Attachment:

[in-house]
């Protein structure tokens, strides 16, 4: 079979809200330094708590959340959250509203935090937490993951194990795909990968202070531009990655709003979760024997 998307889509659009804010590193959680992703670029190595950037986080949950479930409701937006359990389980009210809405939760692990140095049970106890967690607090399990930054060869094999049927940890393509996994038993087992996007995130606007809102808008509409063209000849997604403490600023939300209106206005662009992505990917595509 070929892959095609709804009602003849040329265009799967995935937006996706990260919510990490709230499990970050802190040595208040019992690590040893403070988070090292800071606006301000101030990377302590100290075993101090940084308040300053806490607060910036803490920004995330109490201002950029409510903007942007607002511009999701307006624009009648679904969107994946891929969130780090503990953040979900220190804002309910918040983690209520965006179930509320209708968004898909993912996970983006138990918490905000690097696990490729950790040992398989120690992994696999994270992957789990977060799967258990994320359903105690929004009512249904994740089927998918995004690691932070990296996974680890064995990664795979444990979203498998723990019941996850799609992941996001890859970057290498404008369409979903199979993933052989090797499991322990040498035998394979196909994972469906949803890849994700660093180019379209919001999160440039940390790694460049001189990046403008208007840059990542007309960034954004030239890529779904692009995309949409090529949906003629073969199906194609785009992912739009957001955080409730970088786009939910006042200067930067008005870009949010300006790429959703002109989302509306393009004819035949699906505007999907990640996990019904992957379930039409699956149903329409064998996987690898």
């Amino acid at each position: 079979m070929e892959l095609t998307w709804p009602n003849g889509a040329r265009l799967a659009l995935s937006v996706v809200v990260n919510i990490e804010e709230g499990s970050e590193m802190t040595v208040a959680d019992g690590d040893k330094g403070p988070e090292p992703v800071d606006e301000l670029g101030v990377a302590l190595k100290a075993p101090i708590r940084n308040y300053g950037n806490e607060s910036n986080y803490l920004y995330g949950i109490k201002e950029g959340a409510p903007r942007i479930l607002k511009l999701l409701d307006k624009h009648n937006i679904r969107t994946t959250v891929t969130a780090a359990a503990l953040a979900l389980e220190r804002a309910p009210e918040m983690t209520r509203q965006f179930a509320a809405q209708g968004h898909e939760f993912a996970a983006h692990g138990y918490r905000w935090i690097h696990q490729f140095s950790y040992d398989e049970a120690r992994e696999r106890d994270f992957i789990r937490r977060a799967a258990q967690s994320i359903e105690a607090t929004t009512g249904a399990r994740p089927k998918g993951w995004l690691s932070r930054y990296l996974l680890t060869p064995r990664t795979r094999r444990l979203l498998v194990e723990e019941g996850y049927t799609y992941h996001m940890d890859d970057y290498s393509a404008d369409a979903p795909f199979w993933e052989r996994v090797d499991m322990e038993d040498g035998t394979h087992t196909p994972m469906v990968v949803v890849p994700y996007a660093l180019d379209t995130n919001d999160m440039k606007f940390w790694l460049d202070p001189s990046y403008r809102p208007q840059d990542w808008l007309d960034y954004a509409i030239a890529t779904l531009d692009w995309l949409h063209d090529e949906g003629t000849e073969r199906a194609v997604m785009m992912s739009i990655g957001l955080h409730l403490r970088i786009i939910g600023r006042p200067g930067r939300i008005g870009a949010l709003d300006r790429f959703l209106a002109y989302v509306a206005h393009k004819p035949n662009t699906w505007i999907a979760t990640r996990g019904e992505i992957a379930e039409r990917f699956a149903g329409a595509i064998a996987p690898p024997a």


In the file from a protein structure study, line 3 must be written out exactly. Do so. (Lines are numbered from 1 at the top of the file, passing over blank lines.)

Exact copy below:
């Amino acid at each position: 079979m070929e892959l095609t998307w709804p009602n003849g889509a040329r265009l799967a659009l995935s937006v996706v809200v990260n919510i990490e804010e709230g499990s970050e590193m802190t040595v208040a959680d019992g690590d040893k330094g403070p988070e090292p992703v800071d606006e301000l670029g101030v990377a302590l190595k100290a075993p101090i708590r940084n308040y300053g950037n806490e607060s910036n986080y803490l920004y995330g949950i109490k201002e950029g959340a409510p903007r942007i479930l607002k511009l999701l409701d307006k624009h009648n937006i679904r969107t994946t959250v891929t969130a780090a359990a503990l953040a979900l389980e220190r804002a309910p009210e918040m983690t209520r509203q965006f179930a509320a809405q209708g968004h898909e939760f993912a996970a983006h692990g138990y918490r905000w935090i690097h696990q490729f140095s950790y040992d398989e049970a120690r992994e696999r106890d994270f992957i789990r937490r977060a799967a258990q967690s994320i359903e105690a607090t929004t009512g249904a399990r994740p089927k998918g993951w995004l690691s932070r930054y990296l996974l680890t060869p064995r990664t795979r094999r444990l979203l498998v194990e723990e019941g996850y049927t799609y992941h996001m940890d890859d970057y290498s393509a404008d369409a979903p795909f199979w993933e052989r996994v090797d499991m322990e038993d040498g035998t394979h087992t196909p994972m469906v990968v949803v890849p994700y996007a660093l180019d379209t995130n919001d999160m440039k606007f940390w790694l460049d202070p001189s990046y403008r809102p208007q840059d990542w808008l007309d960034y954004a509409i030239a890529t779904l531009d692009w995309l949409h063209d090529e949906g003629t000849e073969r199906a194609v997604m785009m992912s739009i990655g957001l955080h409730l403490r970088i786009i939910g600023r006042p200067g930067r939300i008005g870009a949010l709003d300006r790429f959703l209106a002109y989302v509306a206005h393009k004819p035949n662009t699906w505007i999907a979760t990640r996990g019904e992505i992957a379930e039409r990917f699956a149903g329409a595509i064998a996987p690898p024997a």